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Wednesday, March 23, 2011


Many people fear that hearing loss spells the end of their enjoyment in life. They falsely believe that there is no good solution and that they will have to spend tons of money to be able to hear even half as well as they used to. Unfortunately, many see hearing loss as having little choice in the matter. The good news is that modern technology has brought with it more options and affordability. Hearing loss does not have to be a thorn in your side. It's just a speed bump in the road of life that can be smoothed over with a number of effective solutions. You simply have to choose the one that is right for you.

Any audiologist or hearing care professional can assess your hearing loss, discuss your concerns and needs and assist you in choosing the right solution for your hearing loss. If you are concerned about flexible options and avoiding a huge dent in your budget, your hearing care specialist might recommend the ReSound Ziga. This is the kind of hearing aid which eliminates the fears and concerns about affordable, effective hearing solutions. With all the options Ziga gives you, you no longer have to see hearing loss as a threat to your freedom in choices either.

Imagine being able to purchase a hearing aid that feels comfortable, has an elegant look, is loaded down with the latest technology, gives you control over your listening environments, delivers exceptional sound quality and doesn't drain your bank account. That's exactly what science and technology has been striving for in the last few decades, combining modern innovation with hearing instruments to bring about the best possible hearing solutions suited to a wide range of people. ReSound Ziga is a sleek, slim and discreet hearing aid which offers and accurate, simple and easy fit. Even the most unseasoned hearing aid wearer will appreciate that. The Ziga is available in three BTE models and five custom ITE variants, leaving you with plenty of room to choose the Ziga hearing aid that's right for you. Depending on the model you choose, there are lots of color options as well. This innovative little tool offers the highest level of adaptive directionality, never before seen at this particular technology level. With push button program control, volume control and feedback stabilizer technology, ReSound Ziga is becoming a prime choice for users of digital hearing aids at all levels of hearing loss and preference who want the best technology without the luxury price tag.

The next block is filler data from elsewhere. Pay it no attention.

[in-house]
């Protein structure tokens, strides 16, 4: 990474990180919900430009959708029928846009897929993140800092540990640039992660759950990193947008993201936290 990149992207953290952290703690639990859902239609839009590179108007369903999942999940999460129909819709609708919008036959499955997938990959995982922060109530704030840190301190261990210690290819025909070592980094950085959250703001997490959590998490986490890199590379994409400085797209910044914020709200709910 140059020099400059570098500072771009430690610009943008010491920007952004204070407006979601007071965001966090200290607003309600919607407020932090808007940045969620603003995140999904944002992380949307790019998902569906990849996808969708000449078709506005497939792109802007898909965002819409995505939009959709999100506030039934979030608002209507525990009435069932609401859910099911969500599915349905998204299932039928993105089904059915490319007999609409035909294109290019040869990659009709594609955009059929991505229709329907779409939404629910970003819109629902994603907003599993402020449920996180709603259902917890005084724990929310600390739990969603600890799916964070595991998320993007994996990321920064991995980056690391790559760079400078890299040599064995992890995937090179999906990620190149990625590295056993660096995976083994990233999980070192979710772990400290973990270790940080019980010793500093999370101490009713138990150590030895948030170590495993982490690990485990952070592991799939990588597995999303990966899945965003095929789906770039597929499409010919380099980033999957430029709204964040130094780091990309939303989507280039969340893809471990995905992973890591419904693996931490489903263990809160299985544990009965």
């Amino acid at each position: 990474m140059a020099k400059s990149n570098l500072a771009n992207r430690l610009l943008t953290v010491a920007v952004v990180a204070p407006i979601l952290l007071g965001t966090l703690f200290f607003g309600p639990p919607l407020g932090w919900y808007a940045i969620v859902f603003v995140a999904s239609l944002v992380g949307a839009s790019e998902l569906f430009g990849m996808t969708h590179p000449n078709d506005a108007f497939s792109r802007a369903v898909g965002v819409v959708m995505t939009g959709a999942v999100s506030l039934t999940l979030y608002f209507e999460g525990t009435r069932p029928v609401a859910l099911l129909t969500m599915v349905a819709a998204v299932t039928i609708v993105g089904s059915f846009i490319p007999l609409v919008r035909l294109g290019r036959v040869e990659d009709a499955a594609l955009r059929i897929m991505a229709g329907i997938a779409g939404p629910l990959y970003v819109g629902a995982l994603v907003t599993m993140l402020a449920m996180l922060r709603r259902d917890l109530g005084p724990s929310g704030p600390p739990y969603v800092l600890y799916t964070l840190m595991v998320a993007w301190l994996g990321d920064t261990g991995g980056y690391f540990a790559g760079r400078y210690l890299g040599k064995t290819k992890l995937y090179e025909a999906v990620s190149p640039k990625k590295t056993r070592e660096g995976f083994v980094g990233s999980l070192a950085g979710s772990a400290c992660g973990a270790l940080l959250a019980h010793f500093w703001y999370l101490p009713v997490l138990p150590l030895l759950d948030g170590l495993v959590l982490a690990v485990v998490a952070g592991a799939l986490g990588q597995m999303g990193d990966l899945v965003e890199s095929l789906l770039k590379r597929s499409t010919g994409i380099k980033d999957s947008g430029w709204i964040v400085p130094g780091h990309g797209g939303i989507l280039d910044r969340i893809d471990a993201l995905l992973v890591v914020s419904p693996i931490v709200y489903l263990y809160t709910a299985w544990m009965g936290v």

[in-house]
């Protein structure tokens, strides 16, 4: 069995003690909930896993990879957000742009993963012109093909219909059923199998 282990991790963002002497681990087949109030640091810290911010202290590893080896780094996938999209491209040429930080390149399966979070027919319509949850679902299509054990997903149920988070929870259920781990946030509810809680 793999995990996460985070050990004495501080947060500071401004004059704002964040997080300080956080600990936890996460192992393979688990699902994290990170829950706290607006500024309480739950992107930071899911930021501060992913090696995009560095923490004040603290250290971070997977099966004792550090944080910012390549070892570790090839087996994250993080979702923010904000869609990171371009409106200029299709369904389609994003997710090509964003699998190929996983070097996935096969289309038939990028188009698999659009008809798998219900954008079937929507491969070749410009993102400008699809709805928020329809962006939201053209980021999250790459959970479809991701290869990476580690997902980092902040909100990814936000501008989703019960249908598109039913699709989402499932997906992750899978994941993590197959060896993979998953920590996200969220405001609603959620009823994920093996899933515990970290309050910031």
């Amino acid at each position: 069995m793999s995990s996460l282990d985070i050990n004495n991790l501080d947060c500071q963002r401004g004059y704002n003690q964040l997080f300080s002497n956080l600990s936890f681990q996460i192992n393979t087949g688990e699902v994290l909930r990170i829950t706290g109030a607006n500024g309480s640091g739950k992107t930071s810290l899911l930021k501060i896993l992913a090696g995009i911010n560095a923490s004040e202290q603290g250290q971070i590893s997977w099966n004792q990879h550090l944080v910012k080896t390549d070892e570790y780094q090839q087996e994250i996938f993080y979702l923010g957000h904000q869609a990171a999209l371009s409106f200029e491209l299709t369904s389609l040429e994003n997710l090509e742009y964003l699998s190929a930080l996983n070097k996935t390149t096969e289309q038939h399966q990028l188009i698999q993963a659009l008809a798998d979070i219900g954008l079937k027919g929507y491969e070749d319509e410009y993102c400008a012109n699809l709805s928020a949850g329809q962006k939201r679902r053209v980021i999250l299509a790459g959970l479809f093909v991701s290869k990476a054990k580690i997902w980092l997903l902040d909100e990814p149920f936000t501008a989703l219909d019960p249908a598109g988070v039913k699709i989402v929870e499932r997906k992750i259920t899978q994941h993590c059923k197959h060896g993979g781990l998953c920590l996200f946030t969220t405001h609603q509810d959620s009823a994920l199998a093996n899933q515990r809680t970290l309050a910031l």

Tuesday, March 15, 2011

Super-Power Hearing Aid Technology: ReSound Sparx Hearing Aids

There are lots of high-tech hearing aids on the market today, many of these are designed to fit a wide range of hearing losses  - from mild to profound – and can be customized to fit each user's needs. However, if you suffer from profound hearing loss, you might feel you need a super-power hearing instrument designed to specifically address the needs of those with severe hearing loss. While a super-power hearing aid won't fully restore your natural hearing ability, it can get you fairly close. Super-power hearing instruments operate on demand power and lots of it. This is to ensure that you are able to   hear voice and sound in even the most demanding listening environments.

Audiologists understand the needs of individuals with profound hearing loss. They realize that you want a hearing solution that provides you with plenty of control, exquisite sound quality, comfort, convenience and the latest technology without costing a fortune. Your hearing care specialist can help you choose the hearing aid which is right for you. Often, they will assess your particular needs and make recommendations based on these needs, your lifestyle, your personal preferences and your budget. You simply have to ensure that the audiologist has some idea of what it is that you are looking for, even if you don't have a brand or model in mind just yet.